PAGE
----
In a decision dated 13th December 2019, the England and Wales High Court ruled that the use of the trademark on second-handed goods is not genuine use of the trademark.
The case between the parties AIWA CO. LIMITED and AIWA CORPORATION is related to the genuine use of ‘’AIWA’’ trademark. The trademark ‘’AIWA’’ used to belong to a company founded in 1951 which was later bought out by Sony in 2003 and basically used a brand of audio products e.g. speakers. Even though the trademark was used for second-handed products, there was no retail of new goods since 2008.
In 2016, Hale Devices Inc. acquired the AIWA trademarks for the US and changed its name to Aiwa Corporation ,whereas the company TOWADA AUDIO acquired Sony’s AIWA trademark portfolio in 2017 and changed its name to Aiwa Co Ltd.
Aiwa Corporation applied for the trademark application of AIWA in July 2017 since it marketed a speaker under this brand and Aiwa Co Ltd. opposed against this registration based on its already registered trademark for which five-year grace period expired.
As a counter-attack Aiwa Corp. filed cancellation action based on non-use and the Court concluded that no genuine use with the consent of the owner was proved as far as second-hand sales were concerned. Accordingly, the trademark was revoked, and the opposition was dismissed.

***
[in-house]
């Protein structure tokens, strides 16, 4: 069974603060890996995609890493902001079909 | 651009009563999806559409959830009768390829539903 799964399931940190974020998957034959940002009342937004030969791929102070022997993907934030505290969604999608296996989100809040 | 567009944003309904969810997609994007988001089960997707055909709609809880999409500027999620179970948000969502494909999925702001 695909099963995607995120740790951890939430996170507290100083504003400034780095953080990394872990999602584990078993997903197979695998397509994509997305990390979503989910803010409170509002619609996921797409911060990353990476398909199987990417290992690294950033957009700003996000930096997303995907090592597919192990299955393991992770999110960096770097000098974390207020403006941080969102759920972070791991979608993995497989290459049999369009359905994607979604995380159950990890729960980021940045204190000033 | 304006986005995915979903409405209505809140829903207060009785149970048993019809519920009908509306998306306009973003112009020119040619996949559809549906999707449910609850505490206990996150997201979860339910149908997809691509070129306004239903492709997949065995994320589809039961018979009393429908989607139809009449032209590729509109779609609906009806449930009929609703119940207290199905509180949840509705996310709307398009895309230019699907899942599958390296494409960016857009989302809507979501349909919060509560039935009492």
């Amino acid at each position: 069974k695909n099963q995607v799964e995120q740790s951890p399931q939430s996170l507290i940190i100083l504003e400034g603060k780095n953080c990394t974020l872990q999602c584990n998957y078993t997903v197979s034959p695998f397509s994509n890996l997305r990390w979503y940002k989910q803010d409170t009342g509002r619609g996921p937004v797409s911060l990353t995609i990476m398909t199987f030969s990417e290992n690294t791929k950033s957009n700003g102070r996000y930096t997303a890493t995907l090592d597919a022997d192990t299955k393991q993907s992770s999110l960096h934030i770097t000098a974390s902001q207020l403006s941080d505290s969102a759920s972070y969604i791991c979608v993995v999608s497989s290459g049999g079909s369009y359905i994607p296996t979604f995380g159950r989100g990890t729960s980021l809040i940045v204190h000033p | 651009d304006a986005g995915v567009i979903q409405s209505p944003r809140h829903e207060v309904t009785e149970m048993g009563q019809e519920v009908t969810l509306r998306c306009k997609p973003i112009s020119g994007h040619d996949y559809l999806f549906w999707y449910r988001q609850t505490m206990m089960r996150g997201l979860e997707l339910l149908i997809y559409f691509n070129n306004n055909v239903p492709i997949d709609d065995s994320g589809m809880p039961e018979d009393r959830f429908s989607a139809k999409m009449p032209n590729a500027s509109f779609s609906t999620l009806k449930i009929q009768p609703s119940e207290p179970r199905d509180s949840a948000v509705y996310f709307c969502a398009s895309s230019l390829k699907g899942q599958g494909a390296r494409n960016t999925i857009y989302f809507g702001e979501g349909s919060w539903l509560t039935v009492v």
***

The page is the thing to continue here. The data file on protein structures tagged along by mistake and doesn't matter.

This decision was appealed by Aiwa Co Ltd. In the judgement, the criteria for the acceptance of the genuine use was discussed and Mr. Justice Mann emphasized that it was not possible to come to a general conclusion as to whether all second-hand sales of branded goods amount to genuine use of a mark.
The most significant factors for present case were
- whether the mark amounted to real commercial exploitation of the mark on the market for the relevant goods or services; and
- (ii) was the use of the mark deemed to be justified in the economic sector concerned for the purpose of creating or preserving market share for the relevant goods or services.
The Court was unable to find that the level and nature of second-hand sales could maintain a market share for goods bearing the mark.
The evidence of advertisement and second-hand sales were considered advertising and there was no relevant market share to maintain. The sales were by persons other than the proprietor and the level of second-hand sales gave little or no support to the averment of genuine use.
The decision shall not be understood in the way that the second-hand sale could not give rise to genuine use under any circumstances but the evidence of second-hand sales in the case was rather deemed to be thin.